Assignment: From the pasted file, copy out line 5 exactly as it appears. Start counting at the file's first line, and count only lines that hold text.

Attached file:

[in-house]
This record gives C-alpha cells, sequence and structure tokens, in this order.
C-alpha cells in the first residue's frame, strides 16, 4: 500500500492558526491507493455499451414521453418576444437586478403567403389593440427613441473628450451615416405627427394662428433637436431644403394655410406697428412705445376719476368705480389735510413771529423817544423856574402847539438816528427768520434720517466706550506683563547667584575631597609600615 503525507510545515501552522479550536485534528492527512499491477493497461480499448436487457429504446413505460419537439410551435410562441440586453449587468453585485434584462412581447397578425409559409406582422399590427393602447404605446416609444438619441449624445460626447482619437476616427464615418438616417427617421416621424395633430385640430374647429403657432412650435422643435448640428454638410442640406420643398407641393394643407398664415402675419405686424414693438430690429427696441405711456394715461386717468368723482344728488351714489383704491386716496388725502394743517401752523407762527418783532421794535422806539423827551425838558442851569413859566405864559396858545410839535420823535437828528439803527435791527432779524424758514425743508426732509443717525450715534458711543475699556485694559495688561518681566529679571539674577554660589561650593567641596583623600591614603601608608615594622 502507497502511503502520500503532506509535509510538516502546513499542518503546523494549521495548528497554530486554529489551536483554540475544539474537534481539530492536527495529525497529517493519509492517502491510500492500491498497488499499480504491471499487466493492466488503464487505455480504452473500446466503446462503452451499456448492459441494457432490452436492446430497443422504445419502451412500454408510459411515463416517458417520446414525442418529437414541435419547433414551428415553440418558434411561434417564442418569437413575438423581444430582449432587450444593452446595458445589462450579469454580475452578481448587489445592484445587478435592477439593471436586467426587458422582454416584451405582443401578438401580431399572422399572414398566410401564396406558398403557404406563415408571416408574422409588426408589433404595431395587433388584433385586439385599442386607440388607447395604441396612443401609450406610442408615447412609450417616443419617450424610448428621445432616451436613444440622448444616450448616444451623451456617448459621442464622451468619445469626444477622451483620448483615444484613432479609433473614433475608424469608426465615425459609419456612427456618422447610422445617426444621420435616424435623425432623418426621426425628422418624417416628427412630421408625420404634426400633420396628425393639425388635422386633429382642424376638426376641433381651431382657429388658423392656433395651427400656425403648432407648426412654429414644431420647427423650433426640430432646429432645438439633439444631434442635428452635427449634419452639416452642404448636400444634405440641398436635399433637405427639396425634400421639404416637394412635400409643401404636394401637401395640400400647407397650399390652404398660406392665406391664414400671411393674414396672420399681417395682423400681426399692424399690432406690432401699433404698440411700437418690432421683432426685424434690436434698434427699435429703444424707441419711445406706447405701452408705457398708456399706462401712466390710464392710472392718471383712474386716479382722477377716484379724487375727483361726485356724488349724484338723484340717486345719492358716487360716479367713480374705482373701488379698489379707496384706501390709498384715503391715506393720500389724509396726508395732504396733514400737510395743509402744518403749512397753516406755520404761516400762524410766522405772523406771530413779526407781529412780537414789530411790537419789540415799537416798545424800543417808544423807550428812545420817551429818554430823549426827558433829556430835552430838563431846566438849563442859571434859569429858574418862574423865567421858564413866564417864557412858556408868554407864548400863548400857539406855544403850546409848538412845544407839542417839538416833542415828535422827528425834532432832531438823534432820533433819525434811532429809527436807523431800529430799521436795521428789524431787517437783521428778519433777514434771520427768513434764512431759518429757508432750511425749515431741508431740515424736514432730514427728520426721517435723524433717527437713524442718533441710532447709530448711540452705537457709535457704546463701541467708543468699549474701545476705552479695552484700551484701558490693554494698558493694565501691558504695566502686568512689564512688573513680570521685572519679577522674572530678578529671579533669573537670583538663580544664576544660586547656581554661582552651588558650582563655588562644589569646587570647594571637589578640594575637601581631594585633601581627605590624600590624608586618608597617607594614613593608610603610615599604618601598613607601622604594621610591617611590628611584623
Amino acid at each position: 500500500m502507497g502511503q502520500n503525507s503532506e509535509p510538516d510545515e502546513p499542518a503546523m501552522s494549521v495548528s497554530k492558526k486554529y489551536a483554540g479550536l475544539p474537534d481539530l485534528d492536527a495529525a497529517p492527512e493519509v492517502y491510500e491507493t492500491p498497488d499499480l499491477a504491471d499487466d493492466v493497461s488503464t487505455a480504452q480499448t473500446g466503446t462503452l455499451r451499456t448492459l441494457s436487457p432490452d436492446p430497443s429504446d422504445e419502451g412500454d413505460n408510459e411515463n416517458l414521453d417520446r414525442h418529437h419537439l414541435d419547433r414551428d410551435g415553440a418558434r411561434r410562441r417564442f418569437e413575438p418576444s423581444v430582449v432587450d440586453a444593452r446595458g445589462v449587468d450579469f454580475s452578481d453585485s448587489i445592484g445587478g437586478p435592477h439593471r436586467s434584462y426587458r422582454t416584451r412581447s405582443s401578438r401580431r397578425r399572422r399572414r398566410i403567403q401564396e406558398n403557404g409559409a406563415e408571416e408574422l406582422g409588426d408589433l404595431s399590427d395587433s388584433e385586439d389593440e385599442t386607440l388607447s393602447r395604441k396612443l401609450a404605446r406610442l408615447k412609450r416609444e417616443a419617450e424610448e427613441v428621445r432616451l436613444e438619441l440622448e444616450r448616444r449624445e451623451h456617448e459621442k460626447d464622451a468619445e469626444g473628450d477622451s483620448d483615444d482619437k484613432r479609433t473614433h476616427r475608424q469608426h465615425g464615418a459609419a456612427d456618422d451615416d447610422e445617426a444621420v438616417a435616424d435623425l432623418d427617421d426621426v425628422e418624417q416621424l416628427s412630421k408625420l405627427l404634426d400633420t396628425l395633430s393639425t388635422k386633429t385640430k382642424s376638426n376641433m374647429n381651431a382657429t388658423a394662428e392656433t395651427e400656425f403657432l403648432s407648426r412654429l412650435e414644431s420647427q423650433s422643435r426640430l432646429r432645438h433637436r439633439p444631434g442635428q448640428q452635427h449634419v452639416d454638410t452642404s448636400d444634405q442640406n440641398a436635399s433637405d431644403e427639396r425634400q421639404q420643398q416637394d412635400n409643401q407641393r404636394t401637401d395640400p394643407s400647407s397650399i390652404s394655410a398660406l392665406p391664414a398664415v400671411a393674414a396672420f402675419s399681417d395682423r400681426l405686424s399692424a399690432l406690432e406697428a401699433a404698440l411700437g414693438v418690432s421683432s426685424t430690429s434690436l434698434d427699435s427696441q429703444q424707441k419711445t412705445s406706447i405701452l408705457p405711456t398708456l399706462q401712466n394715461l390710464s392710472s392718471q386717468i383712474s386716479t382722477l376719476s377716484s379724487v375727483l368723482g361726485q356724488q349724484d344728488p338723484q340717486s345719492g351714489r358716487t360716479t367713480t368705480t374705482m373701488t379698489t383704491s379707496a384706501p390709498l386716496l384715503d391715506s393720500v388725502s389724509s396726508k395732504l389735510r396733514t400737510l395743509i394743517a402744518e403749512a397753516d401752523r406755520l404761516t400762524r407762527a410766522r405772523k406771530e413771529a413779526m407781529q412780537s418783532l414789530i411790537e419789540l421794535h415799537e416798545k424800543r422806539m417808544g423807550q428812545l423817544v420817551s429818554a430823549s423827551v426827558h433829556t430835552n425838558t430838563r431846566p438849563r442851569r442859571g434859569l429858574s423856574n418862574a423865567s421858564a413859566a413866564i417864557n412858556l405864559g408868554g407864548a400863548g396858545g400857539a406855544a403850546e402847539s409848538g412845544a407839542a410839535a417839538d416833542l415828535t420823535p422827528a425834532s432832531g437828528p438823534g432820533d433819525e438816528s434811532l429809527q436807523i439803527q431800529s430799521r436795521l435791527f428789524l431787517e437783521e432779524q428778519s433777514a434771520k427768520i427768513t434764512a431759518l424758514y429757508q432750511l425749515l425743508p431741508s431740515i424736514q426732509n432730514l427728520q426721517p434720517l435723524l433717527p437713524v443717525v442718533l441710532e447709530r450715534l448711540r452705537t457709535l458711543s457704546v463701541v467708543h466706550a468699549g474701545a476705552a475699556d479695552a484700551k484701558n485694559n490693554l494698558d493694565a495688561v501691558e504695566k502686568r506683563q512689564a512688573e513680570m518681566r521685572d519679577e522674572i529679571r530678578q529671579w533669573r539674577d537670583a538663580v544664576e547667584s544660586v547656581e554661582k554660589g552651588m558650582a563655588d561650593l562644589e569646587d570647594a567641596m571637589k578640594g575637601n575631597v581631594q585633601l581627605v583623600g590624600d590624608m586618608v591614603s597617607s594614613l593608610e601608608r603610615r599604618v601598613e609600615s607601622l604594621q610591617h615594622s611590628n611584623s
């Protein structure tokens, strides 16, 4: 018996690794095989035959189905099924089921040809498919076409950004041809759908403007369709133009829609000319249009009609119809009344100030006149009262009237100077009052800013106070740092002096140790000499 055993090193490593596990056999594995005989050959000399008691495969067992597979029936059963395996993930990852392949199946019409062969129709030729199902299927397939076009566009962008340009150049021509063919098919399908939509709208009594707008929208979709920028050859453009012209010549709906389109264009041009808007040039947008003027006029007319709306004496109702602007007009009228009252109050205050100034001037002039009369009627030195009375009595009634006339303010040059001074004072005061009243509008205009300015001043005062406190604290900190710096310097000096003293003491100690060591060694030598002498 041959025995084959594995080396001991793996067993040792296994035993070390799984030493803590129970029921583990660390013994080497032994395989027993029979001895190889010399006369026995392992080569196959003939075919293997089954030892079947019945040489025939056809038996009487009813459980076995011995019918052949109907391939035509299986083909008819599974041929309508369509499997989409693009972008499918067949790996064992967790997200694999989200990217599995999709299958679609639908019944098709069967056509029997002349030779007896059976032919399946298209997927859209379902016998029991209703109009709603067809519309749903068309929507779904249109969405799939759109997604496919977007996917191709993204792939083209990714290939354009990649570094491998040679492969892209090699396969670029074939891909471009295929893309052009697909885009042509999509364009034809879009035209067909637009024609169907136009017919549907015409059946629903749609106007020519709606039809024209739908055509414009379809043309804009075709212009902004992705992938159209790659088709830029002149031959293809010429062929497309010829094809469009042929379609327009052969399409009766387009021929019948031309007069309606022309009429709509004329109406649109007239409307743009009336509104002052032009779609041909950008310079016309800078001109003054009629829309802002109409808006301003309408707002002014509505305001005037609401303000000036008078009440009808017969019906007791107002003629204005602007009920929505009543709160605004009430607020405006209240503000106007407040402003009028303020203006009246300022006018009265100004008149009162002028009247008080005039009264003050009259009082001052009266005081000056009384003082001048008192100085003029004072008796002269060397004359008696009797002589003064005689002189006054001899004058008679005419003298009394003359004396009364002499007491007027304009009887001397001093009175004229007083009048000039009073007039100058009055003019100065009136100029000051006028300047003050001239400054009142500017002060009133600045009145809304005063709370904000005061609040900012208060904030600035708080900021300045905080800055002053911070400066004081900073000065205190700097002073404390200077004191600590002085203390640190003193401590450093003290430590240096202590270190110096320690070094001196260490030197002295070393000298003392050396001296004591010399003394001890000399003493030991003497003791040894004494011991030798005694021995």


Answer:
């Protein structure tokens, strides 16, 4: 018996690794095989035959189905099924089921040809498919076409950004041809759908403007369709133009829609000319249009009609119809009344100030006149009262009237100077009052800013106070740092002096140790000499 055993090193490593596990056999594995005989050959000399008691495969067992597979029936059963395996993930990852392949199946019409062969129709030729199902299927397939076009566009962008340009150049021509063919098919399908939509709208009594707008929208979709920028050859453009012209010549709906389109264009041009808007040039947008003027006029007319709306004496109702602007007009009228009252109050205050100034001037002039009369009627030195009375009595009634006339303010040059001074004072005061009243509008205009300015001043005062406190604290900190710096310097000096003293003491100690060591060694030598002498 041959025995084959594995080396001991793996067993040792296994035993070390799984030493803590129970029921583990660390013994080497032994395989027993029979001895190889010399006369026995392992080569196959003939075919293997089954030892079947019945040489025939056809038996009487009813459980076995011995019918052949109907391939035509299986083909008819599974041929309508369509499997989409693009972008499918067949790996064992967790997200694999989200990217599995999709299958679609639908019944098709069967056509029997002349030779007896059976032919399946298209997927859209379902016998029991209703109009709603067809519309749903068309929507779904249109969405799939759109997604496919977007996917191709993204792939083209990714290939354009990649570094491998040679492969892209090699396969670029074939891909471009295929893309052009697909885009042509999509364009034809879009035209067909637009024609169907136009017919549907015409059946629903749609106007020519709606039809024209739908055509414009379809043309804009075709212009902004992705992938159209790659088709830029002149031959293809010429062929497309010829094809469009042929379609327009052969399409009766387009021929019948031309007069309606022309009429709509004329109406649109007239409307743009009336509104002052032009779609041909950008310079016309800078001109003054009629829309802002109409808006301003309408707002002014509505305001005037609401303000000036008078009440009808017969019906007791107002003629204005602007009920929505009543709160605004009430607020405006209240503000106007407040402003009028303020203006009246300022006018009265100004008149009162002028009247008080005039009264003050009259009082001052009266005081000056009384003082001048008192100085003029004072008796002269060397004359008696009797002589003064005689002189006054001899004058008679005419003298009394003359004396009364002499007491007027304009009887001397001093009175004229007083009048000039009073007039100058009055003019100065009136100029000051006028300047003050001239400054009142500017002060009133600045009145809304005063709370904000005061609040900012208060904030600035708080900021300045905080800055002053911070400066004081900073000065205190700097002073404390200077004191600590002085203390640190003193401590450093003290430590240096202590270190110096320690070094001196260490030197002295070393000298003392050396001296004591010399003394001890000399003493030991003497003791040894004494011991030798005694021995």